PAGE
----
Tom said that the saddle bows in the middle a tad, easing pressure. I had it in my head that the idea was to take ALL pressure off the middle area, and put it all on the sit bones? Do I not understand this correctly?
    The perineal area is located 'tween the fruit basket and the dookey-schute, so to speak. It is not an artery. It does have vessels and nerves running through it to and from the, well... you get the picture. The blood flow and nerves can be compressed, causing some numbness. By itself, this has nothing to do with the prostate, which is an internal organ, like mentioned earler.

    The sitbones are talked about so much, because they happen to be the first contacts with a new Brooks saddle. Thus, there is alot of interest concerning what happens at those two points. They will eventually sink in to form the indents that every body is so proud of. But, the fitting process continues, because leather saddles form to the individual until maximum weight dispersion is achieved. Then, if all is well, and you haven't over softened the thing, it will stop. The result is a perfect custom fitted form of your entire derierre, not just the ischials.

    Once this occurs, the saddle will take your weight and pressure evenly, with no high spots, like with gel or thick padding (minimum padding on some quality saddles seems popular with many people). The effect is kind of like one of those antebellum wood rocking chairs that you never want to get out of.

  11. #11
    jcm
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    Here's a pic of one of my B17's at 1000 miles. Although I use SnoSeal on my other saddles, this saddle has had no treatments of any kind. That form isn't just sitbones, it's the whole tub-o-lard.

  12. #12
    jcm
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    Quote Originally Posted by wiles9
    My brooks is new, only clocked up about 50k on her so far. As has been said, i slip forward quite a lot, yet the angle isnt downwards, seems pretty level, if not slightly up.

    Should i try tilting it a slight bit more to prevent me slipping, and therefore hopefully breaking it in, in the correct places ???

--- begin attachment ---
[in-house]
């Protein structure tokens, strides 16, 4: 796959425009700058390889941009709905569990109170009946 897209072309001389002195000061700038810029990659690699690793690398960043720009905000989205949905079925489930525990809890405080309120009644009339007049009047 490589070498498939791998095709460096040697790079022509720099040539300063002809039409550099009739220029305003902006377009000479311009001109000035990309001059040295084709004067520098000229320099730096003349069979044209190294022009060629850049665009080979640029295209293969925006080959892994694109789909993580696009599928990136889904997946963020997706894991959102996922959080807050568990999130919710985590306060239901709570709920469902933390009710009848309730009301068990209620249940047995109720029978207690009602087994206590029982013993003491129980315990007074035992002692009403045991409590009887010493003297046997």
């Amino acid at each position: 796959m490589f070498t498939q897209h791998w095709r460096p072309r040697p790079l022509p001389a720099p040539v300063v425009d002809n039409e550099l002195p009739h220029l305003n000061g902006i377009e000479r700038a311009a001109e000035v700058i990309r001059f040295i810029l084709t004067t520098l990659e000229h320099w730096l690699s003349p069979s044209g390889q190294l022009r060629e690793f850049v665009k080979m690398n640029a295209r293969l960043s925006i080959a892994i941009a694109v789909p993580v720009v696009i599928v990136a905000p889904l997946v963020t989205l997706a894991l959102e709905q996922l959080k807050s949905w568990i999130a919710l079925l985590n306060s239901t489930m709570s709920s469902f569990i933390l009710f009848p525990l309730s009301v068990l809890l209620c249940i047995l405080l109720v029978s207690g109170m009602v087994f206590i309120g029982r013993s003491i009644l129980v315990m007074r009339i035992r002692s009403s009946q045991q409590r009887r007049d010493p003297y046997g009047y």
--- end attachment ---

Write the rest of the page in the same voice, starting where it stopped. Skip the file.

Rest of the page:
Im not sure. Also.. btw, how much does the treatment they sell cost roughly in Europe, and is it worth getting, or does a good dose of any oil based polish/treatments do the trick ???

    Thanks!! Sorry for hijacking the thread, but since were all talking about Brooks!!!
    Slightly up in front is very normal for a Brooks. Slipping forward is an adjustment issue. Raise the front and move the saddle forward til you stop slipping onto the peak. The purpose of the peak is help keep you back there. Also, the slickness is a good thing for keeping you dry and comfortable.

  13. #13
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    I thought the numbness resulted from pressure on the nerve, not blocked blood flow, predominantly.

    Going back to the 70s it was not unusual to see Brooks, or similar leather saddles, that were cut out centrally, to accomodate both male and female needs. Not claiming it worked, but that the same range of problems we have today where present before the ergo saddles. I have used a lot of saddles over the years, including modern technical brands, and the Brooks is my favorite. I would buy a B17 from a cheap provider like Nashbar where they occasionally go on sale, and try one out.

    I hit the sit-bone areas and it breaks the saddle in for the first ride. One way or another you have to fit the saddle, and it is possible to do it at length or with tools in a short period. same deal with heavy leather boots.